When we have an idea or insight, rarely is it the first time it has ever occurred to an individual. Furthermore, what we learn through formal education, dialogue, and reading (for those who pay attention) becomes an integral part of our thought--we assimilate the ideas of others. Thus, what we may think and say is not necessarily of our own origin, but rather it is a conglomeration of the ideas of others in conjunction with our own native thoughts and understanding--such is human nature. However, there is a fundamental difference between this assimilation of idea and thought through socialization/education versus plagiarism. Plagiarism is defined, as the knowing act of stealing another's ideas and passing those ideas on as your own with the intent to deceive. It is theft of intellectual property which is owned and has value. Plagiarism is to steal and lie while assimilation is the process of educating the mind to gain knowledge from a vast variety of sources. Even though there is significant difference between the legal and moral dealings of plagiarism, there is overlap between the is and ought. Socrates and Confucius, we have read, would agree that assimilation is necessary for education and for being moral, but, as I will show, consider that plagiarism is immoral.
To understand Socrates view on plagiarism, we must first understand the basis for what he considers moral. Morality, Socrates believes, is that which induces happiness and is in our best, long-term interest and that to live unpleasantly is immoral or evil (Plato 1956, pg.56). Furthermore, Socrates believes that we only are immoral out of ignorance for what is in our long-term best interest. Hence, immorality is due to a lack of knowledge. Thus, while we may get pleasure (pleasure = good [Plato 1956, pg. 56]) in overindulging in food and drink, we will later pay for it in the form of displeasure (displeasure/pain = equal to evil [Plato 1956, pg. 56]) in the form of nausea, heartburn, obesity and a hangover. But we only overindulge because we are ignorant of what would be better for ourselves in the long run, i.e. moderation in food and drink. Thus, Socrates concludes that what causes pain is evil and what causes pleasure is good; we call pleasure evil if it robs us of greater pleasures than it gives, or causes pains greater than the pleasure, and we can call pain good if it prevents further pain or gives pleasures greater than pain (Plato 1956, pg. 60). Socrates finishes by saying, "the salvation of human life has been found to consist in the right choice of pleasures and pains, in the choice of the more and the fewer (i.e. choosing long term happiness over instant gratification).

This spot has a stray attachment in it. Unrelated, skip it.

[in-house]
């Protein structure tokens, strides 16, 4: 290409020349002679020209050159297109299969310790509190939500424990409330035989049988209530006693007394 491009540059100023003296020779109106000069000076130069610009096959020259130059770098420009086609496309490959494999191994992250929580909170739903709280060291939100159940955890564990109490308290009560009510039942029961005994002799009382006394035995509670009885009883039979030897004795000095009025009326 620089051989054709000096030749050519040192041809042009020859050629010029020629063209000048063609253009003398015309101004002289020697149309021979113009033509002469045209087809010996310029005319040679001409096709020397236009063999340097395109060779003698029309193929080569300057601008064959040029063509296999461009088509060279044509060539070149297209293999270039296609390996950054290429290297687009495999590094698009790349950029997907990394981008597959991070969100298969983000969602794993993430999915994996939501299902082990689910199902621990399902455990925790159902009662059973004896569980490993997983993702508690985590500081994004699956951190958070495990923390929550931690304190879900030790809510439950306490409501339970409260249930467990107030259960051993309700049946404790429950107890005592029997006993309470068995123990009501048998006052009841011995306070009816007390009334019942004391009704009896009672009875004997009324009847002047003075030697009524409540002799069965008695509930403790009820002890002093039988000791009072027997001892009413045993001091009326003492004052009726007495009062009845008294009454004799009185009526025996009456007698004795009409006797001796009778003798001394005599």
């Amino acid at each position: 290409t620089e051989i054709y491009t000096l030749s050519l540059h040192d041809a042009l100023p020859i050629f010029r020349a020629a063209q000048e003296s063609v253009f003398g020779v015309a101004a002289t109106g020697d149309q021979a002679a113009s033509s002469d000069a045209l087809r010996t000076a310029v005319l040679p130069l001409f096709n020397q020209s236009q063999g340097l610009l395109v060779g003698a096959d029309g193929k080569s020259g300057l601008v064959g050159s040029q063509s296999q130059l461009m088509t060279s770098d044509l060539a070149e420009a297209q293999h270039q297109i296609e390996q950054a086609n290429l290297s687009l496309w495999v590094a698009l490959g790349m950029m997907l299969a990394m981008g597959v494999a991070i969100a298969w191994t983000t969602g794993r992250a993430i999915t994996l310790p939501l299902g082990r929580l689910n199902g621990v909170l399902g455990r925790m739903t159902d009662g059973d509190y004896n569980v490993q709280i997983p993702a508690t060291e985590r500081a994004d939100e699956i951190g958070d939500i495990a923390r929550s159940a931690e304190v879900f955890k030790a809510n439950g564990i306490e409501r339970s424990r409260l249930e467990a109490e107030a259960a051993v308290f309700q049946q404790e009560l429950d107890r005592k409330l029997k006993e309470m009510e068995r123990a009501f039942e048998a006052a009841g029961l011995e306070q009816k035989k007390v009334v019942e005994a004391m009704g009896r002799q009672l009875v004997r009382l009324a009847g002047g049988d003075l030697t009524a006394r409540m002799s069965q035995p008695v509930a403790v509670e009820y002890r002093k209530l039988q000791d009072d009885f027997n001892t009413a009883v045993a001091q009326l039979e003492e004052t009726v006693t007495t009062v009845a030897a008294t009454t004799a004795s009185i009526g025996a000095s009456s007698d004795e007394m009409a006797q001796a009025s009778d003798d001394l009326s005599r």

Now, we can consider the case of plagiarism from Socrates' point of view. Plagiarism (as was previously said), is the knowing act of stealing an idea and passing it off as one's own. Let us now look at why an individual plagiarizes in an academic setting. An individual plagiarizes,...